Other interpretations do not have any particular goal of eliminating subjectivity or maximizing objectivity, at least not if it comes at the cost of balance, narrative or simulationist expectations, and/or the interpreter’s idea of what “makes sense.” In most cases, the goal of reading and interpreting the rules isn’t to achieve some quasi-philosophical, quasi-legalistic “objective knowledge” of what the rules say—which is what RAW is usually getting at. In most cases, the goal in interpreting the rules is to maximize the fun had by the table. RAW makes no attempt to do that.

The primary purpose of RAW is to facilitate discussing the rules, particularly without any arbiter (e.g. a game master) present to decide ambiguous situations. That is a useful and valuable purpose, in my opinion, but it is not going to automatically also be the best approach for achieving the best gameplay. “Rules as interpreted” then would be an interpretation of the rules with an eye towards maximizing the quality of gameplay. Which is necessarily a subjective thing, since everyone has different tastes and has different opinions on what the best gameplay is going to look like.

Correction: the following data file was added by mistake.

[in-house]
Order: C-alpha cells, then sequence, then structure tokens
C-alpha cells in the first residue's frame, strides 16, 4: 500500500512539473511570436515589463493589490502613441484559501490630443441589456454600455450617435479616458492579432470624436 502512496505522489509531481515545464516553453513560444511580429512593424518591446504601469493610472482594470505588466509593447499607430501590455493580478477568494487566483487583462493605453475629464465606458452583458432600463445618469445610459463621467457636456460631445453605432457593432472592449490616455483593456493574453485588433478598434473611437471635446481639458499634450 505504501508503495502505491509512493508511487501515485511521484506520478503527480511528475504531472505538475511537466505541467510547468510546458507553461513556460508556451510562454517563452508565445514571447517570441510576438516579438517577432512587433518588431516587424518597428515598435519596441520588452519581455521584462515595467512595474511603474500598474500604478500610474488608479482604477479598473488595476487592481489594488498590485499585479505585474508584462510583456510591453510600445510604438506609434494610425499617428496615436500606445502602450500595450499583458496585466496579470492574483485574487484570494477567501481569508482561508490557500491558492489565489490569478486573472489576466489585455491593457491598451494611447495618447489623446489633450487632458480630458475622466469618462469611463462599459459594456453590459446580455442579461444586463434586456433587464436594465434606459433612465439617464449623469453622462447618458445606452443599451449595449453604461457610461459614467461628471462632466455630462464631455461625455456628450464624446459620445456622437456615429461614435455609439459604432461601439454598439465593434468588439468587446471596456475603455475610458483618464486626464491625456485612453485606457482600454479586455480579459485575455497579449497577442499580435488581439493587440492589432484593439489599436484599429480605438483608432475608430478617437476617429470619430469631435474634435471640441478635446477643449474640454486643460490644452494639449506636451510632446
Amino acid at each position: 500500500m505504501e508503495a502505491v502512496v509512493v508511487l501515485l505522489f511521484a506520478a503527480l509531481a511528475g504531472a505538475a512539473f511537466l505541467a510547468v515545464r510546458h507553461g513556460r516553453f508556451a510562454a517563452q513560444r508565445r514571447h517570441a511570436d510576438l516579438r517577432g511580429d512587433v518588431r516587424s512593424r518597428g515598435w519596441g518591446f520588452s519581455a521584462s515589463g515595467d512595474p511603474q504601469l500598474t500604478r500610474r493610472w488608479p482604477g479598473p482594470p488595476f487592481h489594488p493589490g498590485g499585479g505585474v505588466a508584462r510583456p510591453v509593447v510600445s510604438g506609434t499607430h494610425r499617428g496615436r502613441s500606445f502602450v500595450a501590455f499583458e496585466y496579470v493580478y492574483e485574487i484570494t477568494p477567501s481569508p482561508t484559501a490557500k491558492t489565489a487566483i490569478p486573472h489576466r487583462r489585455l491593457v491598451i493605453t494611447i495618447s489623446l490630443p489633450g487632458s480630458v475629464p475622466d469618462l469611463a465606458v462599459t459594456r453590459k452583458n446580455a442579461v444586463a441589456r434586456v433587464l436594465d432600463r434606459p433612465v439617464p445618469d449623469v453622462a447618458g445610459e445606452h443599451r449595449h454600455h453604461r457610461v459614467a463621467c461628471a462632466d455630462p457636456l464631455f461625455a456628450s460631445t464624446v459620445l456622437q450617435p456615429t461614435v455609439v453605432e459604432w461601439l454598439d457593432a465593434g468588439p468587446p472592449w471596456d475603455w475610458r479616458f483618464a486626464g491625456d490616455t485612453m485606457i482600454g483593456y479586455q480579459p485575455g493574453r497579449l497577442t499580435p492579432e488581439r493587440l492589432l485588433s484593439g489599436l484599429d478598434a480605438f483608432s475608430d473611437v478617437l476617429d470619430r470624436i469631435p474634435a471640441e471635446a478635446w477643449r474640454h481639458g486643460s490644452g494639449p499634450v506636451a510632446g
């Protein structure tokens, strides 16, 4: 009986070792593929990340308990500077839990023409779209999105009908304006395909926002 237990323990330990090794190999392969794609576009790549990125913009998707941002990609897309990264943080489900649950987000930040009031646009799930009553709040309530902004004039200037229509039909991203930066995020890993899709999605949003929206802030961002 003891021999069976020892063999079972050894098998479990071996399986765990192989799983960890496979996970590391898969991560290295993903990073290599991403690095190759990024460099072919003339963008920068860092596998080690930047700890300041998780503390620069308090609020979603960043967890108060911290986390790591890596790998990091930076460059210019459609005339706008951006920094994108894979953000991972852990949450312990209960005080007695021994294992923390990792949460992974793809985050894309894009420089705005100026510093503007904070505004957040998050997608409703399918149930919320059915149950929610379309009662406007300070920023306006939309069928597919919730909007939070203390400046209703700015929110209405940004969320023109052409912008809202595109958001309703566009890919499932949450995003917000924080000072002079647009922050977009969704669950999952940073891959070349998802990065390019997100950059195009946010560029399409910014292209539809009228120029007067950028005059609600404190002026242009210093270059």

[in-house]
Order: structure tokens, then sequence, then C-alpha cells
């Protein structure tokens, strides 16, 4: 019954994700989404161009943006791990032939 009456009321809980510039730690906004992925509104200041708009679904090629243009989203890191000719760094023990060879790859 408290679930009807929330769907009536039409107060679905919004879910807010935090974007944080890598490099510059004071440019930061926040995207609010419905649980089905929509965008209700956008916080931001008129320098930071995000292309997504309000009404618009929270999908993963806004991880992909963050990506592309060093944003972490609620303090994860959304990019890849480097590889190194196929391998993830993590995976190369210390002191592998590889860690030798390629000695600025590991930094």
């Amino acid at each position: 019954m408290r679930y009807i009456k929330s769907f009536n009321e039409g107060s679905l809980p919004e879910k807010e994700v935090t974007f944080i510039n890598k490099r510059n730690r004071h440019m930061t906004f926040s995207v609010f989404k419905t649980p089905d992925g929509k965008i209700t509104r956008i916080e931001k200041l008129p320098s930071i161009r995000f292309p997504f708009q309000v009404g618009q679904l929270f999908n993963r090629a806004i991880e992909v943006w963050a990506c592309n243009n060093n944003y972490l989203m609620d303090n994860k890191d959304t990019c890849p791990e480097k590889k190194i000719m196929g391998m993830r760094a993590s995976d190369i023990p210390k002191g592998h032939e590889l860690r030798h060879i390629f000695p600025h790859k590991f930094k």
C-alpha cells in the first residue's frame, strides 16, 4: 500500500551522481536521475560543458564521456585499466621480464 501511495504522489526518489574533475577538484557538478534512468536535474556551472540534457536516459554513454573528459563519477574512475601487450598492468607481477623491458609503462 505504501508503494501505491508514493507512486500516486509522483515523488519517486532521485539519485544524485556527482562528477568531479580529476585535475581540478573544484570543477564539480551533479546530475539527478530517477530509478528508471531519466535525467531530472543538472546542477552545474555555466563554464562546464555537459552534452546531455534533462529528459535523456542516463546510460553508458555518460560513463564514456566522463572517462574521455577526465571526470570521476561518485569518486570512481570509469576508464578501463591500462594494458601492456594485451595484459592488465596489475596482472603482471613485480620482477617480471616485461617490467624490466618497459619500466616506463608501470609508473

Also note that “rules as interpreted” isn’t a widely-used term, and primarily exists as an attempt to re-define the problematic “RAI” abbreviation to something closer to the way it’s often used—because despite using “RAI” to mean “rules as intended,” many people make no attempt whatsoever to actually establish what the authors’ actual intent was. Instead they just label their own interpretation as “RAI,” which is really problematic for communication (and is on occasion quite rude, to boot). So people tried to “salvage” the term with a “more accurate” definition—but it never really caught on. Instead, it’s widely recommended that you just not use “RAI” in the first place. It rarely, if ever, adds anything to a conversation.

Using “RAI” as meaning “rules as interpreted” can also be problematic when you actually are talking about intent—as sometimes does happen, for example when you have developer commentary outside the rules text. The Sage Advice column that you quote is an example of this, as are the “rules as tweeted.”

For an example of the difference between rules as written and “rules as interpreted,” see this answer. There, I establish what strict-RAW says—that hunger of Hadar applies permanent blindness to every creature ever fully within its area—but then go on to discuss the “interpretation” that the blindness should only last as long as they remain fully within that area. Strictly speaking, it’s permanent, but since that yields an overpowered spell, reconsidering it from the lens that it is actually temporary—which would be balanced—is worthwhile.